Synopsis: When a couple crashes their car in the mountains, they seek shelter in an isolated cabin. Its inhabitants, though somewhat unusual, are eager to make their guests feel right at home. But as the blizzard outside rages on and one night turns into several, the couple becomes less and less sure of what's true—about their hosts, themselves, and why that sound in the walls keeps getting louder.
A once-in-a-lifetime storm and car accident lead Max and Henry to a house in the woods seeking shelter from the storm and help with Henry’s broken ankle. What they find when they enter is not everything is entirely what it appears to be. Grey House is Broadway’s newest play taking a jab at the horror genre that almost demands its audience go into it blind to experience it entirely.
Written by Levi Holloway, Grey House explores the harsh reality of the brutality of misogyny on children and the effect that it has on the outlying world. Due to the limitation (or rather strength in this case) of practical effects, Grey House doesn’t rely on the jump scare, rather it focuses on its usage of atmospheric horror to convey the genre and propel the story. Holloway’s narrative that unfolds in front of us is beautiful, powerful, and haunting to the point of tears from some of the audience around me at its completion. You may not know where you’re going at the start, but Holloway does his very best to stick to the landing.
The cast directed by Joe Mantello weaves the world around them to great success. Much of the action follows Max (portrayed by Tatiana Maslany) and Henry (portrayed by Paul Sparks) and their interaction with the 5 children in the house. However, that does not stop Laurie Metcalfe’s Raleigh from unintentionally pulling focus the second she steps on stage due to the emotional arc the character is engaging with. In many instances with an ensemble cast, it feels like the stage is a battleground for someone to come out on top as the lead, but with Joe Mantello’s guidance, the cast works in harmony with the story, difficult feet when working professionally with children. It makes the ending all the more satisfying upon conclusion.
The true star of the show however is the “Grey House.” As this is a horror play, the house very much does give off the presence of the uncredited character. The ability to successfully do this is from Scott Pask’s brilliant design work. The usage of the set by the cast was also handled to great effect. Many times when a set this massive is created it leads to too much time spent changing the set around as opposed to enjoying the show, however, this wasn’t the case. Aided by lighting design by Natasha Katz, and sound design by Tom Gibbons, the story never felt like it came to a screeching halt.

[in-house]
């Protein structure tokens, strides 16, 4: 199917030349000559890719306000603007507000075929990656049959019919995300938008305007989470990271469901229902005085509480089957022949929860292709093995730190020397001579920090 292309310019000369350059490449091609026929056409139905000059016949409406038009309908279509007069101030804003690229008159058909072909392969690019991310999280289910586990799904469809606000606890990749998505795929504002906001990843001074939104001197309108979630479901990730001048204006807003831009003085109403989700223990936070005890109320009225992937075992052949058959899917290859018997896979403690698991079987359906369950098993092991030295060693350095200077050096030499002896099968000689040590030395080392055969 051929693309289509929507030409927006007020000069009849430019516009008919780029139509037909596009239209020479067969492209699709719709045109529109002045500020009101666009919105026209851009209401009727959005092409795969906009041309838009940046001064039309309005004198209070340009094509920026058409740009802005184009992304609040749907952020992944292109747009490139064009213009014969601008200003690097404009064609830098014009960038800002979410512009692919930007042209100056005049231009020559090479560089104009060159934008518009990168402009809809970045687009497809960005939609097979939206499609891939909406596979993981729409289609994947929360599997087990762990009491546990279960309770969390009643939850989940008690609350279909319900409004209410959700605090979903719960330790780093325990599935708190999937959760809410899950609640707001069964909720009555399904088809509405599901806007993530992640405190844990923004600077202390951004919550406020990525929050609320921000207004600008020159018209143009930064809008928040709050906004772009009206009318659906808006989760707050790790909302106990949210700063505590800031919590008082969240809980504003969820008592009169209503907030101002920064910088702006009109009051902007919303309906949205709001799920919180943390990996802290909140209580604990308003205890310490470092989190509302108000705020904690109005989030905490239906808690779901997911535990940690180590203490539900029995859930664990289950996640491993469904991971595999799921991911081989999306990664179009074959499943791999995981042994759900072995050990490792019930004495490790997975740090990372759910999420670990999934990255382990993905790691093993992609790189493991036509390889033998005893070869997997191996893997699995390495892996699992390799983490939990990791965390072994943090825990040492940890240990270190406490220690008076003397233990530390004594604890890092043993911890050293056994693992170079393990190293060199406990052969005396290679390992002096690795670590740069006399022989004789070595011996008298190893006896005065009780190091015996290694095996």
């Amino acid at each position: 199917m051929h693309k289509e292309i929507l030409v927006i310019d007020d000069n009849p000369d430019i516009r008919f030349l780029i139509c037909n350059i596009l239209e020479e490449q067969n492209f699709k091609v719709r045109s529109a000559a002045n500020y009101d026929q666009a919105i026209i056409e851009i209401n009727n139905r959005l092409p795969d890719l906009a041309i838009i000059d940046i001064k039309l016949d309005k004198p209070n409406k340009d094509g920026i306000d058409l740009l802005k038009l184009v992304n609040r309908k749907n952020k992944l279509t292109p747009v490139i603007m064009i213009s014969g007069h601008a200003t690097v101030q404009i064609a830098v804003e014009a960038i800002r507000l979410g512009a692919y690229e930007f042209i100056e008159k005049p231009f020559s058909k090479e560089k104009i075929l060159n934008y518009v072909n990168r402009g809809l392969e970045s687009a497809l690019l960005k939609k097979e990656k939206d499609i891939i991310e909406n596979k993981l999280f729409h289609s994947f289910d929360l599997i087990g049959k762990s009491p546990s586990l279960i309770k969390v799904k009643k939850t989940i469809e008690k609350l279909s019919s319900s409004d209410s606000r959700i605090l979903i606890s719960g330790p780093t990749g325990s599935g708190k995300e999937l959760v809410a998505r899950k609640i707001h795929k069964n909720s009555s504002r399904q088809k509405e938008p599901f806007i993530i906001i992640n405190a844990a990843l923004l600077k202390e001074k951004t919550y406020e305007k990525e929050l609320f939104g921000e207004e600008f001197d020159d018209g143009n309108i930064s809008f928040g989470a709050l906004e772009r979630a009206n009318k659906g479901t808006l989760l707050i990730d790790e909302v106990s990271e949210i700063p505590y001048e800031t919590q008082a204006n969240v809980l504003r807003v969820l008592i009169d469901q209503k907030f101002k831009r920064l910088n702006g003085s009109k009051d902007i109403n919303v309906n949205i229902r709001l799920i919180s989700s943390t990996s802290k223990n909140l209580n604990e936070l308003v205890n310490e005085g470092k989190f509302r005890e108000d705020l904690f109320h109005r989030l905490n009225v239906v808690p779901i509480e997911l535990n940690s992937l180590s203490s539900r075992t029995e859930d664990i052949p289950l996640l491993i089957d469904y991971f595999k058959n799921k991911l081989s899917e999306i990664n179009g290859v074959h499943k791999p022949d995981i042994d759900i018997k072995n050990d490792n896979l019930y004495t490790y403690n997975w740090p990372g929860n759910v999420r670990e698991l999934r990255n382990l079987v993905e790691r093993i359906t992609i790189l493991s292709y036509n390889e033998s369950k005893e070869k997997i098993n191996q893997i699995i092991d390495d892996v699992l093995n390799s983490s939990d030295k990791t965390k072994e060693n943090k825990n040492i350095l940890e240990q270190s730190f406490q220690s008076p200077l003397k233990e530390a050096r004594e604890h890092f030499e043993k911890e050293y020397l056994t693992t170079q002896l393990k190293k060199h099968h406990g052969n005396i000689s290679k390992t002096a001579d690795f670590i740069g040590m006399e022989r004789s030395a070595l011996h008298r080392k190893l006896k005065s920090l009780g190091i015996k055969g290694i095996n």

Where I think Grey House does stumble slightly is about the story’s confusing elements. At times the script felt thin or too vague to create a conversation from the audience afterwards about what transpired. I will say this is a show I’d recommend seeing twice to help with comprehension, something that is good for business, but not always possible for the average theatregoer looking to see and understand a show once as the price of tickets rises. The best advice I can give for those looking to see it is to enter with the understanding that it will all be revealed to you and to enjoy the ride. Save the analysis for afterwards rather than in the show as living in the moment while watching will help get to the finish line with the most information you can have.
Overall, Grey House is a powerful jump into bringing more horror to the stage. Grey House works. It’s scary, it’s got a message, it’s unique, but most importantly it’s campy and fun. This show hopefully can propel more horror to be brought to the stage.
Grey House earns 4.5 out of 5 stars.
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